The state has the only alcoholic state beverage.
In 2004, Alabama designated an official state beverage in the form of Conecuh Ridge Whiskey or Clyde May’s Alabama Style Whiskey. This moonshine whiskey originates from the Conecuh Ridge Distillery and is the only alcoholic official state beverage in the entire US.
It used to be legal to wrestle a bear in Alabama.
One of the most peculiar Alabama facts is that back in the day, Alabamians used to make a bizarre sport out of wrestling trained bears. The sheer popularity of this practice entailed several issues regarding animal cruelty and exploitation. A popular bear involved in bear wrestling matches is Terrible Ted, who was a large black bear whose owner had his teeth and claws removed and had his neck bound in chains. From the 80s to 1996, Terrible Ted fought bears in an Alabama bar.Following the outcries of numerous animal rights protesters, the state senate officially voted to ban the practice of bear wrestling in 1996. The law prohibited exploitation of bears for profit and engaging in any bear wrestling matches. Bear wrestling became a Class B felony in the state, which is in the same class as offenses like manslaughter and the use of deadly weapons. Legislators repealed the law in 2015 in an effort to remove outdated laws, but other laws encompassing animal cruelty and exploitation still prohibit the practice.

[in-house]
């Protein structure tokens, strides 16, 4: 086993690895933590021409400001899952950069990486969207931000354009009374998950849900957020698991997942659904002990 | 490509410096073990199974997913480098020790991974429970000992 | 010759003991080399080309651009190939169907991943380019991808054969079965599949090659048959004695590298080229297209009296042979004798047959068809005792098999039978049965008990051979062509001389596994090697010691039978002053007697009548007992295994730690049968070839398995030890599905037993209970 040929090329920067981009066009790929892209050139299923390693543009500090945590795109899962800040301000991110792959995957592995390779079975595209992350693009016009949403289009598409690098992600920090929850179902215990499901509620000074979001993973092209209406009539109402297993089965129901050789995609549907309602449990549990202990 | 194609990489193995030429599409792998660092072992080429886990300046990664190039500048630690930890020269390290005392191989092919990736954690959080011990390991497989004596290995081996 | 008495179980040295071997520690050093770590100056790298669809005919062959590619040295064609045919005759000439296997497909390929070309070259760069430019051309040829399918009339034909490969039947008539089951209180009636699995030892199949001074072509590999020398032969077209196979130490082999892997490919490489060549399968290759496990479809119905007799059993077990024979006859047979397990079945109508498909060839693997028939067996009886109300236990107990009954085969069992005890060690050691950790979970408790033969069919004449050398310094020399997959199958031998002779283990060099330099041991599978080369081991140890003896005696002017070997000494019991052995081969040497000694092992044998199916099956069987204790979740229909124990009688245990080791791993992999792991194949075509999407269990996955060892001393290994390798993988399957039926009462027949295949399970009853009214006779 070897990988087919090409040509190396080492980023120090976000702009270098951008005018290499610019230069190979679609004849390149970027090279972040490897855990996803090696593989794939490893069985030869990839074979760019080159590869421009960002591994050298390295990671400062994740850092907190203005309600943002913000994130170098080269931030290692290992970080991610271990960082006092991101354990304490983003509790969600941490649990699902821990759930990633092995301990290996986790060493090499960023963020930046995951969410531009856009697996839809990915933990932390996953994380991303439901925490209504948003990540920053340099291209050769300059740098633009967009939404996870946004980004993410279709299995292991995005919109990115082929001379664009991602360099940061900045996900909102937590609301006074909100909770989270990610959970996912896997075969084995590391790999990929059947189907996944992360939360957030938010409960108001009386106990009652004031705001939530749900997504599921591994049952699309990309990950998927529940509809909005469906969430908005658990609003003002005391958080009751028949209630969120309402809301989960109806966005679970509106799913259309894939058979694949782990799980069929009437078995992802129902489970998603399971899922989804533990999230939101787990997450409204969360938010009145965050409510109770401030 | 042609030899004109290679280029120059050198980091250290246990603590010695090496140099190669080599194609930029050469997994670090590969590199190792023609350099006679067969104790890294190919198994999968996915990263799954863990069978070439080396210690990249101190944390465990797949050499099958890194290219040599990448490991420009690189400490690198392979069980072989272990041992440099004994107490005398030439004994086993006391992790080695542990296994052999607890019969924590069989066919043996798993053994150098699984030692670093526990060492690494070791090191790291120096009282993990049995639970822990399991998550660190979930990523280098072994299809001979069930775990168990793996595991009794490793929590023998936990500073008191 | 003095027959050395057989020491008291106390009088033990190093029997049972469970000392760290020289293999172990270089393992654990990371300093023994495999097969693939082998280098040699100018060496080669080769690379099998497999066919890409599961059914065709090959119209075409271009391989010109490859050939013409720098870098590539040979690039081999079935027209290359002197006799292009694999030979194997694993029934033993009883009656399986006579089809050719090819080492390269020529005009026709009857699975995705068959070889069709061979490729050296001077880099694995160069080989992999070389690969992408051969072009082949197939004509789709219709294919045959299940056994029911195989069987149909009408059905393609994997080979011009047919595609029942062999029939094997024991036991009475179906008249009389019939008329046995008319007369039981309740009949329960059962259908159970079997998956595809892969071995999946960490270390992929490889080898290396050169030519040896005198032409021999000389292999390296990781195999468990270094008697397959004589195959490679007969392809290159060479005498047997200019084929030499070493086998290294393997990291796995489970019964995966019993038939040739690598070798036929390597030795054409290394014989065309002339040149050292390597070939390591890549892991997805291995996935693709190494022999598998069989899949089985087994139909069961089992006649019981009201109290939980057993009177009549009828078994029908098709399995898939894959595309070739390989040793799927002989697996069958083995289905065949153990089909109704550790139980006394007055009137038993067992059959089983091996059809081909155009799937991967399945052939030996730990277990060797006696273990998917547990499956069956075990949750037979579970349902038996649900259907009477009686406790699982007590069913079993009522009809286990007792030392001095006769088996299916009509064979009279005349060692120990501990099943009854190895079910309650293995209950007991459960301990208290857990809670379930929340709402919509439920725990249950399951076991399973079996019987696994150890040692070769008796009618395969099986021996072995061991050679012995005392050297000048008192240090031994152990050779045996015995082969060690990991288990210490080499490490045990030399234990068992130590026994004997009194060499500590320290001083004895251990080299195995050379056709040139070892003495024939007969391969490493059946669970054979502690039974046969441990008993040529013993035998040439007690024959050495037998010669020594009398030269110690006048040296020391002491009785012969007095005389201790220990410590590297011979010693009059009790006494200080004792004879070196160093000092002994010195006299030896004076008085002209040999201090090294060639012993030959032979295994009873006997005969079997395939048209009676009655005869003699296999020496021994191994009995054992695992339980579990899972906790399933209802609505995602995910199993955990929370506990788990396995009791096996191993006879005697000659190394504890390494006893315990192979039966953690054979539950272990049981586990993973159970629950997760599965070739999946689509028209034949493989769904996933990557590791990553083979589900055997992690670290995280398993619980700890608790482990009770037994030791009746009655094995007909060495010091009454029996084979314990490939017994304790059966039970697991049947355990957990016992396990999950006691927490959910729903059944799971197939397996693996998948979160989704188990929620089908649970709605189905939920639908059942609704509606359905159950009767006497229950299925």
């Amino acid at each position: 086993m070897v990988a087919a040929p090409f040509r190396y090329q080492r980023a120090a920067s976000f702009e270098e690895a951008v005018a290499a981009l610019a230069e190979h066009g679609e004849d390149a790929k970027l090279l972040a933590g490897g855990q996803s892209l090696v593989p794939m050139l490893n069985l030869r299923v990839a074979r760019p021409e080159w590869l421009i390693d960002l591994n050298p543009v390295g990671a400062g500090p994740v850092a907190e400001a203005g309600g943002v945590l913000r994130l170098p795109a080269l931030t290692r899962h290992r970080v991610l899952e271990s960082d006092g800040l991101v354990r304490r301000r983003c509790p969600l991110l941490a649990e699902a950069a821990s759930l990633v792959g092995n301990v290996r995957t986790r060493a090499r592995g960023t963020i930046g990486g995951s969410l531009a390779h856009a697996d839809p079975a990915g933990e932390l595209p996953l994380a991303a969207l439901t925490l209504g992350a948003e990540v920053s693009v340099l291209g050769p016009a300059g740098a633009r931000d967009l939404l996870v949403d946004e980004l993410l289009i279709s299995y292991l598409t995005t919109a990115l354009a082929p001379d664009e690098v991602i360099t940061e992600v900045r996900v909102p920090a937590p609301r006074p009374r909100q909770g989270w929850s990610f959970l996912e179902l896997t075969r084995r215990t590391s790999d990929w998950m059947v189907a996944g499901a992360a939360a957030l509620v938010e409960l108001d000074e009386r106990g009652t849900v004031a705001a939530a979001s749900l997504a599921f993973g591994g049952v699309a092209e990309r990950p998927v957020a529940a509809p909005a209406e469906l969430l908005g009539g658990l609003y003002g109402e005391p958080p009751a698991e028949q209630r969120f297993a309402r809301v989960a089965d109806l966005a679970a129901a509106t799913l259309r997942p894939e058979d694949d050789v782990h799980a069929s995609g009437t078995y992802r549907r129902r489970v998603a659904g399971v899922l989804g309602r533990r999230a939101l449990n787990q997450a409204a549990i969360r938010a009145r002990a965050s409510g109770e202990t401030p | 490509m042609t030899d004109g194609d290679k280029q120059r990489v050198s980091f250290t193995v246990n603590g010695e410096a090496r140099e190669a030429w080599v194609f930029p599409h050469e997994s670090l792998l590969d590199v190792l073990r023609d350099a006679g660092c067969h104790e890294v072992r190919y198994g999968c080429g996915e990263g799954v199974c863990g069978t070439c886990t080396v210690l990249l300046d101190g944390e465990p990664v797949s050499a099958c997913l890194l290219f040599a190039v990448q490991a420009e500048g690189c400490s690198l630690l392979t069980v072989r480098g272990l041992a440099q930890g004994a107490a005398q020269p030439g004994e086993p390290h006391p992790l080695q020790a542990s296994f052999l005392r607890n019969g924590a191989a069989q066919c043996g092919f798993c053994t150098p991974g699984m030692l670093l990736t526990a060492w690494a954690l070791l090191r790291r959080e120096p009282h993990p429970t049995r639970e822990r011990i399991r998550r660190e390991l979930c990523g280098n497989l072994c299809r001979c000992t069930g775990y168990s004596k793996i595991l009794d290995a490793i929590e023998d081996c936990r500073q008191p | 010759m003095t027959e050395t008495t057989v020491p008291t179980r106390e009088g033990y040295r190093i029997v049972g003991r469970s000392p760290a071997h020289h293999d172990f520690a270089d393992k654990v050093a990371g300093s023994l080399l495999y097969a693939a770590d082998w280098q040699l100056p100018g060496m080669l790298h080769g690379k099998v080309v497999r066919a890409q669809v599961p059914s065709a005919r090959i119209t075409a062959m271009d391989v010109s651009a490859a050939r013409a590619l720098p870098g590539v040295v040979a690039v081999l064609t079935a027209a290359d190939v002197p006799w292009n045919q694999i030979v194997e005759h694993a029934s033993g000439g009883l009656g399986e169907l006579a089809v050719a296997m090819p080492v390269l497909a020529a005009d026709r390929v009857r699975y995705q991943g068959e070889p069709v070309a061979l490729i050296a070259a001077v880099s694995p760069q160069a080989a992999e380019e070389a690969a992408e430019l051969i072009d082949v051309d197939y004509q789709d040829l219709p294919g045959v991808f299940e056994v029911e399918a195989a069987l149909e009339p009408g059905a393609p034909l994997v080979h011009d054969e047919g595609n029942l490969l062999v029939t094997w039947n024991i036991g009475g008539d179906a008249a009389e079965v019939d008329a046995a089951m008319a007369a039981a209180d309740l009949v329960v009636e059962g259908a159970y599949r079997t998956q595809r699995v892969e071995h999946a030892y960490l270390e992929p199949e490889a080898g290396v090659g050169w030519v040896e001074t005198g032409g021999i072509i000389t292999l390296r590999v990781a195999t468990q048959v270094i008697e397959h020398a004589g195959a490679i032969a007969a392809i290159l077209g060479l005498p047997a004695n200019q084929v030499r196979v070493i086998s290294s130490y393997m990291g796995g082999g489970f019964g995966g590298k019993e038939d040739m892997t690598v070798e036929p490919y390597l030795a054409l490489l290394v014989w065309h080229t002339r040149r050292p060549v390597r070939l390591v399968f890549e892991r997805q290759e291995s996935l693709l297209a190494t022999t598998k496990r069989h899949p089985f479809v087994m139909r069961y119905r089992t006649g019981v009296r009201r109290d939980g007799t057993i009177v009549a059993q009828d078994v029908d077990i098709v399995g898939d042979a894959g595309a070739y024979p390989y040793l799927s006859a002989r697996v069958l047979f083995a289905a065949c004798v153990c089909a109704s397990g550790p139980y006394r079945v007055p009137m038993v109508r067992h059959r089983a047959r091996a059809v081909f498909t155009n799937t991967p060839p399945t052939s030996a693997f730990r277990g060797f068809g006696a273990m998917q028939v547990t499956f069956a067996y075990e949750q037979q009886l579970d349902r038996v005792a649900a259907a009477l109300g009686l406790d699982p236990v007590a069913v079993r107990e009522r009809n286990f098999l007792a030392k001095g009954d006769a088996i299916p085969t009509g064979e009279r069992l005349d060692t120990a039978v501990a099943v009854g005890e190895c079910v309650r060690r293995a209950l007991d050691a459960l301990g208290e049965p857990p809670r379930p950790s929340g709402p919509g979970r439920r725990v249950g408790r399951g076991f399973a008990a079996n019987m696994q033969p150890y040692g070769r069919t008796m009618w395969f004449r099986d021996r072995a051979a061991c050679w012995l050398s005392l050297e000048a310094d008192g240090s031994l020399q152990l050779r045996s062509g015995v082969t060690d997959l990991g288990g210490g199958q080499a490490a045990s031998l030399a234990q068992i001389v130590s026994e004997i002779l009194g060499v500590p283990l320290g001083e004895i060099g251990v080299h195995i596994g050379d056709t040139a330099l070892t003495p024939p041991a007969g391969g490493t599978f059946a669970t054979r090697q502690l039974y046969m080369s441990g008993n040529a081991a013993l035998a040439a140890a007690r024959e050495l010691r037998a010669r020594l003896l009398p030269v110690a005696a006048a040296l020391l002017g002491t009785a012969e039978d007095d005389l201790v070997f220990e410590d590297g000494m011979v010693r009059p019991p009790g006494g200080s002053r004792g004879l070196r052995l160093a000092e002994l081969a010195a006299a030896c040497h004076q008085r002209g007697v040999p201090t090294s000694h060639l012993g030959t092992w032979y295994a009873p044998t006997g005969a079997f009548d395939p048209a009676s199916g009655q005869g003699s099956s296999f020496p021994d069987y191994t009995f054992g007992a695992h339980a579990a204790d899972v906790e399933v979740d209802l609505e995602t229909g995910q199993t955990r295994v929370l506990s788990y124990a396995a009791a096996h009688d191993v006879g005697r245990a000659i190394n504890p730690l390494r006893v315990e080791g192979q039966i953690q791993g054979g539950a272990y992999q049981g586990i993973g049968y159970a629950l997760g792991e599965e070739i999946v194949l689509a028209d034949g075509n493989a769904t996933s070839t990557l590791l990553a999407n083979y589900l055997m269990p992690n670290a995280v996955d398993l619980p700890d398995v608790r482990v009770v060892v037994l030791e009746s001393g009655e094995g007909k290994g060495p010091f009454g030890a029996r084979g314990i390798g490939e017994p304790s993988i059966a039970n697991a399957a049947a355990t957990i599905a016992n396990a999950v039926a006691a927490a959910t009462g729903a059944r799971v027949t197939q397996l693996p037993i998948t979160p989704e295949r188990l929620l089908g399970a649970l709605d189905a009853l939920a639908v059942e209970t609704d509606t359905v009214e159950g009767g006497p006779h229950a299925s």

Alabama’s constitution is the longest constitution in the US, and possibly the world.